Instead of plain text you could use the Excel camera tool to capture any part of your worksheet, such as a graph or table. This is a cool technique that you can use to create combination images, for example having a background for your charts. It offers a nice way to create dashboards in Excel.

Hidden Treasure: How to access the camera tool in Excel 2010

The camera tool is a little known tool that is not well documented by Microsoft, but can be useful as you can see from the Christmas card demo above. Here’s a quick summary of what it does from The SpreadSheetPage:

Camera: Takes a linked picture of the current selection and pastes it in a new location. The picture is linked by a formula that refers to the copied cells, so it is updated when the copied cells change. click the camera button to take the picture, and then click where you want to paste the upper-left corner of the selection.
– Bob Umlas

One way to make the camera tool accessible is by adding its icon to your quick access toolbar (this applies to Excel 2007 & 2010).

1. Go to the Quick Access Toolbar

2. Click on the drop down arrow

3. Click on More Commands…

4. In the selection box Choose commands from: select Commands Not in the Ribbon

5. Find Camera and add it to the right hand side

6. You can reposition it up and down by clicking on the up / down arrows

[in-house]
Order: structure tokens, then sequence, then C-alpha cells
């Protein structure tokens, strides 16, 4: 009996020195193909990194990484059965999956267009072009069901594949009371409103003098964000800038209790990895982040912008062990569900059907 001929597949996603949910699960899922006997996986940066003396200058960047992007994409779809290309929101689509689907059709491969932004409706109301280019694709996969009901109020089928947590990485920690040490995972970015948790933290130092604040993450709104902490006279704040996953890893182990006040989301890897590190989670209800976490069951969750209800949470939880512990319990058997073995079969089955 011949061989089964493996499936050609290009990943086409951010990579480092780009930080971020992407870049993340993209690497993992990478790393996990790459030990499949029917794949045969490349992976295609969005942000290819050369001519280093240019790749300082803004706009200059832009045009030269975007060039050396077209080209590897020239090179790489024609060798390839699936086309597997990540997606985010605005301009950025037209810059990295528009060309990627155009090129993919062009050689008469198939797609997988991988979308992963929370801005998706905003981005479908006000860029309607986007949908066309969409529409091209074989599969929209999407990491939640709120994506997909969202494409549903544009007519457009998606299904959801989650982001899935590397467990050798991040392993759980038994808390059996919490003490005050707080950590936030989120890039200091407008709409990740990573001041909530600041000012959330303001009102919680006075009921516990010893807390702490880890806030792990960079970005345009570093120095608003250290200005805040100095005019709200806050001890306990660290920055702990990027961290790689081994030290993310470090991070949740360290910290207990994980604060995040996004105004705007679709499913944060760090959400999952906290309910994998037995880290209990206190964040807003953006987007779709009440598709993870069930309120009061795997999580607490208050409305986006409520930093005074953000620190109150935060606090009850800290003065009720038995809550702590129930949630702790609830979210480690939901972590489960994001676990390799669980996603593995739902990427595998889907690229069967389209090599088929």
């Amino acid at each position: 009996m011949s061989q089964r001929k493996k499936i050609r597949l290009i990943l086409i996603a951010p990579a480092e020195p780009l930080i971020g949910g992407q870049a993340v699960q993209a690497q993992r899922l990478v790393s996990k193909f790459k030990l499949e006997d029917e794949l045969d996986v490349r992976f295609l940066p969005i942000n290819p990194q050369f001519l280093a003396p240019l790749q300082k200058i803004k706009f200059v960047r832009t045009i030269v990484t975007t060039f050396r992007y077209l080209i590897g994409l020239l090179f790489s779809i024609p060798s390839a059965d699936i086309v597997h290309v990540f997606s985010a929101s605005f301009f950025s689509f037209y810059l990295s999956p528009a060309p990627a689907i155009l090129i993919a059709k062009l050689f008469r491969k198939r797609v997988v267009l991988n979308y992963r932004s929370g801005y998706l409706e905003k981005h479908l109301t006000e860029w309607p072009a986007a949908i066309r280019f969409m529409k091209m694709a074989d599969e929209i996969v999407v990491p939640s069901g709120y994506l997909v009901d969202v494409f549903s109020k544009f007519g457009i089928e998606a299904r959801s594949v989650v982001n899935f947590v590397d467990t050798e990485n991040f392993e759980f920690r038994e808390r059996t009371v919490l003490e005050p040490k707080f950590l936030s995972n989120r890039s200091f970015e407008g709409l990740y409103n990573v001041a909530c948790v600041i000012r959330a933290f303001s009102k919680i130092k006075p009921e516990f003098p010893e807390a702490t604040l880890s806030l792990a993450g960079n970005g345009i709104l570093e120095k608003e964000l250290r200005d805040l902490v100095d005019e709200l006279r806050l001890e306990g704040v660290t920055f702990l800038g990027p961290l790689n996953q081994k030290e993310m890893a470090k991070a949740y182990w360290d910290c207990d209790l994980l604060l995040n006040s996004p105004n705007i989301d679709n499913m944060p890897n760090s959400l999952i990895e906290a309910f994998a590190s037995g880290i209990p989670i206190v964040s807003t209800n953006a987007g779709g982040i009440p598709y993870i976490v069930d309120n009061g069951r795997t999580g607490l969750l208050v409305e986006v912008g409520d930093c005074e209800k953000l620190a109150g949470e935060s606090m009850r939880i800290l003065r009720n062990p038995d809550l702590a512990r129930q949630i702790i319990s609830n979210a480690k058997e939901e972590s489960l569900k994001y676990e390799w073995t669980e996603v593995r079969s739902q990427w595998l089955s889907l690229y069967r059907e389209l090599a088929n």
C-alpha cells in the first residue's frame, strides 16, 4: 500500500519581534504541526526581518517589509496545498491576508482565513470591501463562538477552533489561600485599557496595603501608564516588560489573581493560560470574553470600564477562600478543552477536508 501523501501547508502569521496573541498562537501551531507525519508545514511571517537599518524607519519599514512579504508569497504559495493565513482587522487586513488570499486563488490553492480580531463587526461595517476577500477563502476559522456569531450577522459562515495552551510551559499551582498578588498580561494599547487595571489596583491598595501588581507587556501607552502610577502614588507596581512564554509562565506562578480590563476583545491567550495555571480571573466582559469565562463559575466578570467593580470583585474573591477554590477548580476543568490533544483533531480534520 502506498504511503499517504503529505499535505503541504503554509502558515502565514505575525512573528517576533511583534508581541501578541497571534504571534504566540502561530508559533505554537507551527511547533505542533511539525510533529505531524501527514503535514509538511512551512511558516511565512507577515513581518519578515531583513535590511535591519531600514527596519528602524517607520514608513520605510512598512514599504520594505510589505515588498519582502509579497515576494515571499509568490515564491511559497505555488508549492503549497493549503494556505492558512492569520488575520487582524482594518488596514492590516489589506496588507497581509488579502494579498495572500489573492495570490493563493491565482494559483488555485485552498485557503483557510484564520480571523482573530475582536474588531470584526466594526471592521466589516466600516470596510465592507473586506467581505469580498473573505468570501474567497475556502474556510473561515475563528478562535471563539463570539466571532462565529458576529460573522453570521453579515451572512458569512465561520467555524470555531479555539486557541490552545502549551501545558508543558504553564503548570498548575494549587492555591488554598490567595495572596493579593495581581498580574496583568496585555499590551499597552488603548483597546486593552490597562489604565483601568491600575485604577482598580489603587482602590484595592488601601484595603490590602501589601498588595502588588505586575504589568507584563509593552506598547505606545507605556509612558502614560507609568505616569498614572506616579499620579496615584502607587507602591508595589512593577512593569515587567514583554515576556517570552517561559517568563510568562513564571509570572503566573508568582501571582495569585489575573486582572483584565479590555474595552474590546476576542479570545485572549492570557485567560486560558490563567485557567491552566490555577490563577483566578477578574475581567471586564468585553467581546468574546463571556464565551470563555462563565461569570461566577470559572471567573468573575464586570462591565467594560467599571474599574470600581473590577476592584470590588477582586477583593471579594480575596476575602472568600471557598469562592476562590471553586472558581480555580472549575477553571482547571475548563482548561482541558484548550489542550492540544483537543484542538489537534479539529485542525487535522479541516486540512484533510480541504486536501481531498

This animated GIF will make it clearer how to add the camera tool to your quick access toolbar in Excel 2010.

How to add the Camera Tool to your Quick Access Toolbar

Download the sample workbook (Excel 2007 & 2010)

My sample workbook has 4 sheets in it, and these show how to use background images in Excel 2007 & 2010 (there are no macros):

  • Background sheet – light blue winter image tiled in background
  • Nativity sheet – nativity scene with two bible verses about the coming of Jesus Christ at Christmas, 2000 years ago
  • Decorative sheet – festive decorations and Christmas greeting
  • Words sheet – sheet with words used in “Nativity” and “Decorative” sheets, I took snapshots of these words with Camera Tool so I could reposition and resize the text freely

Share this with your friends/colleagues. Modify it to make it your own. Have fun with this!

Image Credits:

Related Posts:

Author: Victor Chan

Victor expertly teaches Microsoft Excel to people all over the world. He has millions of views of his popular Excel explainer videos on YouTube. These show time-saving shortcuts and real-world applications explained with easy-to-follow visuals.

Victor has over 20 years of experience using Excel as a professional for Big 4 Audit Firm Deloitte and two global tech companies. He knows firsthand that being more productive with Excel can lead to greater job satisfaction and career growth.

Connect on YouTube, LinkedIn, Twitter.